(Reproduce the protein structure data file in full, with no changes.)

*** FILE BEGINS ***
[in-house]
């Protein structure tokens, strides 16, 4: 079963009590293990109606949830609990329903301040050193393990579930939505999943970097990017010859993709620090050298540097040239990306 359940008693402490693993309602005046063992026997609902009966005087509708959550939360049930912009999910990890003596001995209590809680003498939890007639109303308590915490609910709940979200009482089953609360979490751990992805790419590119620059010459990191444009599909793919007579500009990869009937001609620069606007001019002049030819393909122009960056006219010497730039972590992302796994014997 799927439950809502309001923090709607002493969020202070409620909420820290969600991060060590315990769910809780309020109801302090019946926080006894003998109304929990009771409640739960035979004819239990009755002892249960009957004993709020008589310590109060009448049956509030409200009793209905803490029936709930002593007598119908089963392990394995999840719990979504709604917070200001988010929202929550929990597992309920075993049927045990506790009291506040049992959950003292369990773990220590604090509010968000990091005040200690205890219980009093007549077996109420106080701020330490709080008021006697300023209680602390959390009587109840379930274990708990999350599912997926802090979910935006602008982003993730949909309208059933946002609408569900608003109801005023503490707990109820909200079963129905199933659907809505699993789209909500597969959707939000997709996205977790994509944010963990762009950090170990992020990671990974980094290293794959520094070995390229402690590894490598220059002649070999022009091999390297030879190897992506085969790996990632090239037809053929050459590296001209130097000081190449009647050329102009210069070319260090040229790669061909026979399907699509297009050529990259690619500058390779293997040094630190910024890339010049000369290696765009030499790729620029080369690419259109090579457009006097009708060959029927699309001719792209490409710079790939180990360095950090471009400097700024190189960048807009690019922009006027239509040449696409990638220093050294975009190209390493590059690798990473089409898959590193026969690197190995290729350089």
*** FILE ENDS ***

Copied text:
[in-house]
């Protein structure tokens, strides 16, 4: 079963009590293990109606949830609990329903301040050193393990579930939505999943970097990017010859993709620090050298540097040239990306 359940008693402490693993309602005046063992026997609902009966005087509708959550939360049930912009999910990890003596001995209590809680003498939890007639109303308590915490609910709940979200009482089953609360979490751990992805790419590119620059010459990191444009599909793919007579500009990869009937001609620069606007001019002049030819393909122009960056006219010497730039972590992302796994014997 799927439950809502309001923090709607002493969020202070409620909420820290969600991060060590315990769910809780309020109801302090019946926080006894003998109304929990009771409640739960035979004819239990009755002892249960009957004993709020008589310590109060009448049956509030409200009793209905803490029936709930002593007598119908089963392990394995999840719990979504709604917070200001988010929202929550929990597992309920075993049927045990506790009291506040049992959950003292369990773990220590604090509010968000990091005040200690205890219980009093007549077996109420106080701020330490709080008021006697300023209680602390959390009587109840379930274990708990999350599912997926802090979910935006602008982003993730949909309208059933946002609408569900608003109801005023503490707990109820909200079963129905199933659907809505699993789209909500597969959707939000997709996205977790994509944010963990762009950090170990992020990671990974980094290293794959520094070995390229402690590894490598220059002649070999022009091999390297030879190897992506085969790996990632090239037809053929050459590296001209130097000081190449009647050329102009210069070319260090040229790669061909026979399907699509297009050529990259690619500058390779293997040094630190910024890339010049000369290696765009030499790729620029080369690419259109090579457009006097009708060959029927699309001719792209490409710079790939180990360095950090471009400097700024190189960048807009690019922009006027239509040449696409990638220093050294975009190209390493590059690798990473089409898959590193026969690197190995290729350089």